Use this URL to cite or link to this record in EThOS: https://ethos.bl.uk/OrderDetails.do?uin=uk.bl.ethos.814654
Title: Conceptualising cultural governance under New Labour's social value agenda : the practices and experiences of contemporary visual arts institutions on London (1997-2010)
Author: Bonham-Carter, Charlotte
ISNI:       0000 0004 9354 7362
Awarding Body: City, University of London
Current Institution: City, University of London
Date of Award: 2019
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Abstract:
The thesis addresses the extent to which the normative conceptualisation of cultural policy under New Labour’s social value agenda provides an adequate framework to understand the practices and experiences of contemporary visual arts institutions in London, in the period 1997-2010. By substantiating the discursive community of contemporary art and approaching the study of governance through the lens of cultural policy and contemporary art theory, the thesis establishes that in the dominant critical position, the interpretation of governmentality that is applied to the analysis of cultural policy is largely structural. The thesis identifies a gap in the literature taking account of the perspective and role of the skilled cultural actor in governance and capturing the nuance and variety of experiences across sectors and institutions. Using three substantive case studies, the thesis sets out to provide a focused and in-depth understanding of the contemporary visual arts institution’s experience of governance under New Labour’s social value agenda. It uses a combination of research methods, including policy review, quantitative data analysis and interviews with skilled cultural actors. Findings about informal, micro-level processes, behaviours and attitudes within the institution show that the meaning of social value as a governing principle was a highly situated concept, constructed through the input of multiple discourses. The findings show that there were tensions to resolve at the interface of practice and policy that had been previously overlooked by researchers, and skilled cultural actors played an important, agentic role in decision making, meaning-making and governance. The findings further demonstrate that the experience of governance under New Labour’s social value agenda was more nuanced and varied than is visible in most normative critiques. The thesis’ findings support the use of governmentality as an analytic lens for reading cultural policy under New Labour, but with caveats. The findings demonstrate the need for cultural policy studies to understand more about the critical debates informing practice, and to pay more attention to the life of policy as it moves beyond rhetoric. The thesis’ approach shows the benefit of drawing a specific disciplinary perspective into the analytic framework.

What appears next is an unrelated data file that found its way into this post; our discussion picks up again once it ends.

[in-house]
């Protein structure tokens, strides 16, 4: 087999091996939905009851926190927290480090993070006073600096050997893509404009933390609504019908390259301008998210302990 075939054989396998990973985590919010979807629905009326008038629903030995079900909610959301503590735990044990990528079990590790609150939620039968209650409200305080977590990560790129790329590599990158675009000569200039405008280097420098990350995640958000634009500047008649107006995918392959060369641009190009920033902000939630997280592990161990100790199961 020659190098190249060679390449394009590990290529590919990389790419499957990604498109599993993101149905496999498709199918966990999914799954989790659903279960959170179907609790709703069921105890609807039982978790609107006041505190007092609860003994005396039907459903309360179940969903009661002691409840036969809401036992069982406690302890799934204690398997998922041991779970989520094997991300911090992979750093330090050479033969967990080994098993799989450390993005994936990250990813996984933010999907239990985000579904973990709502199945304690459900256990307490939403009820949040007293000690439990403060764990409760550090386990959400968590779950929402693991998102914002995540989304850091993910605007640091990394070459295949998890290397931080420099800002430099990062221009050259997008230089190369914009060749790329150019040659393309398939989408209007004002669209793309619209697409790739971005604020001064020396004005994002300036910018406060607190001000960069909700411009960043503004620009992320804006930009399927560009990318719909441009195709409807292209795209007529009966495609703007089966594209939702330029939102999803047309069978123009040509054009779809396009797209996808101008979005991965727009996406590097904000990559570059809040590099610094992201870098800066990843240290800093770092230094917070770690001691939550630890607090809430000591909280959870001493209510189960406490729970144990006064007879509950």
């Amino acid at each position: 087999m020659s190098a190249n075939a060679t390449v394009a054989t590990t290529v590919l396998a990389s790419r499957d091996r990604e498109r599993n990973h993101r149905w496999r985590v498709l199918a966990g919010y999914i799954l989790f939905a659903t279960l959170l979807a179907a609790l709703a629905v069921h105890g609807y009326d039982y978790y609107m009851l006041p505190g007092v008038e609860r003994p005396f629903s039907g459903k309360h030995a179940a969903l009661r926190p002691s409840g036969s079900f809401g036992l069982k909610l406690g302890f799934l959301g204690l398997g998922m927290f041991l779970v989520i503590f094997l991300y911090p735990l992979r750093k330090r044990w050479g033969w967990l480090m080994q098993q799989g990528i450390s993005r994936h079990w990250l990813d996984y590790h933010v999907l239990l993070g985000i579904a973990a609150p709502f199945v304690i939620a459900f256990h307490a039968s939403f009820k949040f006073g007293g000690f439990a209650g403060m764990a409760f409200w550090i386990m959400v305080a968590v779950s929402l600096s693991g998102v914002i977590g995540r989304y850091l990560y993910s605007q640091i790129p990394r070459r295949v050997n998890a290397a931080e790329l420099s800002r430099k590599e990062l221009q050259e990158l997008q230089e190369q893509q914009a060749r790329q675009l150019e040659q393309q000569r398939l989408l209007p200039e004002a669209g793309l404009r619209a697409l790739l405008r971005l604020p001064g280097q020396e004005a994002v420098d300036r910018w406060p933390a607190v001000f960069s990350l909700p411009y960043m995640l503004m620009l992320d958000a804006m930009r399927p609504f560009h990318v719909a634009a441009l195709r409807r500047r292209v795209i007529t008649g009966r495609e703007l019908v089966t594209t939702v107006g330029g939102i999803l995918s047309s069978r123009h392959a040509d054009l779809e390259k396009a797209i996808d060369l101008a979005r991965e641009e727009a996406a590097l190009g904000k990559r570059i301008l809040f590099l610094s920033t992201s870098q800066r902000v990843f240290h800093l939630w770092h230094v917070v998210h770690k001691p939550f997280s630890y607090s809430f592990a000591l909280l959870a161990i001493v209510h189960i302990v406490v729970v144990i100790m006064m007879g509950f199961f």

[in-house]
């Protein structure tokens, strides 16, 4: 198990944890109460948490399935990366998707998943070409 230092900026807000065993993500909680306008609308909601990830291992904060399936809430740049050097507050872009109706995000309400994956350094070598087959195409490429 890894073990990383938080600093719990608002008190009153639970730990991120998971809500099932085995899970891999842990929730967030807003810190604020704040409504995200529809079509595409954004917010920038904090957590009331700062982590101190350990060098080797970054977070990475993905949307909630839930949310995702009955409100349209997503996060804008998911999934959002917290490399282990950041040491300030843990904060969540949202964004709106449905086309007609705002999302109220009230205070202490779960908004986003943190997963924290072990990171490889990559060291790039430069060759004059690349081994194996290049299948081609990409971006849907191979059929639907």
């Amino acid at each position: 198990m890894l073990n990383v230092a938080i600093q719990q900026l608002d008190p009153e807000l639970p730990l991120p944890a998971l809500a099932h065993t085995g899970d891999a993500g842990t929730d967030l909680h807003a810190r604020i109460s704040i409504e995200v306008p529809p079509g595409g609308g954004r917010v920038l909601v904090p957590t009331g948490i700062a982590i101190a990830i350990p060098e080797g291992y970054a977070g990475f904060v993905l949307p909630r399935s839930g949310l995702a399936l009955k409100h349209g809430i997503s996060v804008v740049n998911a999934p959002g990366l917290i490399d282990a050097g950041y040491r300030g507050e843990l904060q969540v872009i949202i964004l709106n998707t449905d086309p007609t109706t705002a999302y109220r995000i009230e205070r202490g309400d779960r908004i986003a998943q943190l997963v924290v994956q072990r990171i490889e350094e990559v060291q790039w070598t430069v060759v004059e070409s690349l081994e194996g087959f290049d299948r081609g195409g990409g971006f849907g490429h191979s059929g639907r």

Supervisor: Not available Sponsor: Not available
Qualification Name: Thesis (Ph.D.) Qualification Level: Doctoral
EThOS ID: uk.bl.ethos.814654  DOI: Not available
Keywords: N Visual arts (General)
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